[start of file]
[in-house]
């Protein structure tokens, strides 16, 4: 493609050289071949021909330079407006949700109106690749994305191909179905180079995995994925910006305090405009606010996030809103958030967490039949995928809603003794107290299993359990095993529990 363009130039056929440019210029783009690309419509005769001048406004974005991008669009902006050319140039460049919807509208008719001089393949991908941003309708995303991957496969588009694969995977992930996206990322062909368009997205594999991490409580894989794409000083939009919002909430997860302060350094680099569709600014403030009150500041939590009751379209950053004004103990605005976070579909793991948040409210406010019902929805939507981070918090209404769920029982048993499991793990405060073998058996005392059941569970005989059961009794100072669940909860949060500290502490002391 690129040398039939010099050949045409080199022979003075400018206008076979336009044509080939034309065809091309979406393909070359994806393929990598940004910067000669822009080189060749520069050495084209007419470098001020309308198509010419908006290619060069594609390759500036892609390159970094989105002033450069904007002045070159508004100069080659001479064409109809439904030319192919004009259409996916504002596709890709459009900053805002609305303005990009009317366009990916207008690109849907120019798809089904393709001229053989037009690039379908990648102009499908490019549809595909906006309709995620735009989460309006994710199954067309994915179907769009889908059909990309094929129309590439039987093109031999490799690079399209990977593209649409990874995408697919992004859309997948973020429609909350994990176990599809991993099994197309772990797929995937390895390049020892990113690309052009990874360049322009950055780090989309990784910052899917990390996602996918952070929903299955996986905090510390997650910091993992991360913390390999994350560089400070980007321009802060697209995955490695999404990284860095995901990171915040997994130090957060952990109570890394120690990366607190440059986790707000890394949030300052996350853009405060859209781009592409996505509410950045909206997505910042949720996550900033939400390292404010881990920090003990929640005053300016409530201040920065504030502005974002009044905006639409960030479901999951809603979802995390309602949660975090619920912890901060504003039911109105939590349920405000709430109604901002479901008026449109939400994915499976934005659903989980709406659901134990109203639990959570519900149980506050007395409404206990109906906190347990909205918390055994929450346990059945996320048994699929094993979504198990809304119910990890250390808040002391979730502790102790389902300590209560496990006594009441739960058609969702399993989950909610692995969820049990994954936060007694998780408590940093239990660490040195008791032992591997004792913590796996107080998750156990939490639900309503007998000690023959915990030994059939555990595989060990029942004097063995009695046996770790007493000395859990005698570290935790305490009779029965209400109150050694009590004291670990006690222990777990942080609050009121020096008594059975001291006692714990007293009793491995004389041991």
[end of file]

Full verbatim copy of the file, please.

[in-house]
């Protein structure tokens, strides 16, 4: 493609050289071949021909330079407006949700109106690749994305191909179905180079995995994925910006305090405009606010996030809103958030967490039949995928809603003794107290299993359990095993529990 363009130039056929440019210029783009690309419509005769001048406004974005991008669009902006050319140039460049919807509208008719001089393949991908941003309708995303991957496969588009694969995977992930996206990322062909368009997205594999991490409580894989794409000083939009919002909430997860302060350094680099569709600014403030009150500041939590009751379209950053004004103990605005976070579909793991948040409210406010019902929805939507981070918090209404769920029982048993499991793990405060073998058996005392059941569970005989059961009794100072669940909860949060500290502490002391 690129040398039939010099050949045409080199022979003075400018206008076979336009044509080939034309065809091309979406393909070359994806393929990598940004910067000669822009080189060749520069050495084209007419470098001020309308198509010419908006290619060069594609390759500036892609390159970094989105002033450069904007002045070159508004100069080659001479064409109809439904030319192919004009259409996916504002596709890709459009900053805002609305303005990009009317366009990916207008690109849907120019798809089904393709001229053989037009690039379908990648102009499908490019549809595909906006309709995620735009989460309006994710199954067309994915179907769009889908059909990309094929129309590439039987093109031999490799690079399209990977593209649409990874995408697919992004859309997948973020429609909350994990176990599809991993099994197309772990797929995937390895390049020892990113690309052009990874360049322009950055780090989309990784910052899917990390996602996918952070929903299955996986905090510390997650910091993992991360913390390999994350560089400070980007321009802060697209995955490695999404990284860095995901990171915040997994130090957060952990109570890394120690990366607190440059986790707000890394949030300052996350853009405060859209781009592409996505509410950045909206997505910042949720996550900033939400390292404010881990920090003990929640005053300016409530201040920065504030502005974002009044905006639409960030479901999951809603979802995390309602949660975090619920912890901060504003039911109105939590349920405000709430109604901002479901008026449109939400994915499976934005659903989980709406659901134990109203639990959570519900149980506050007395409404206990109906906190347990909205918390055994929450346990059945996320048994699929094993979504198990809304119910990890250390808040002391979730502790102790389902300590209560496990006594009441739960058609969702399993989950909610692995969820049990994954936060007694998780408590940093239990660490040195008791032992591997004792913590796996107080998750156990939490639900309503007998000690023959915990030994059939555990595989060990029942004097063995009695046996770790007493000395859990005698570290935790305490009779029965209400109150050694009590004291670990006690222990777990942080609050009121020096008594059975001291006692714990007293009793491995004389041991």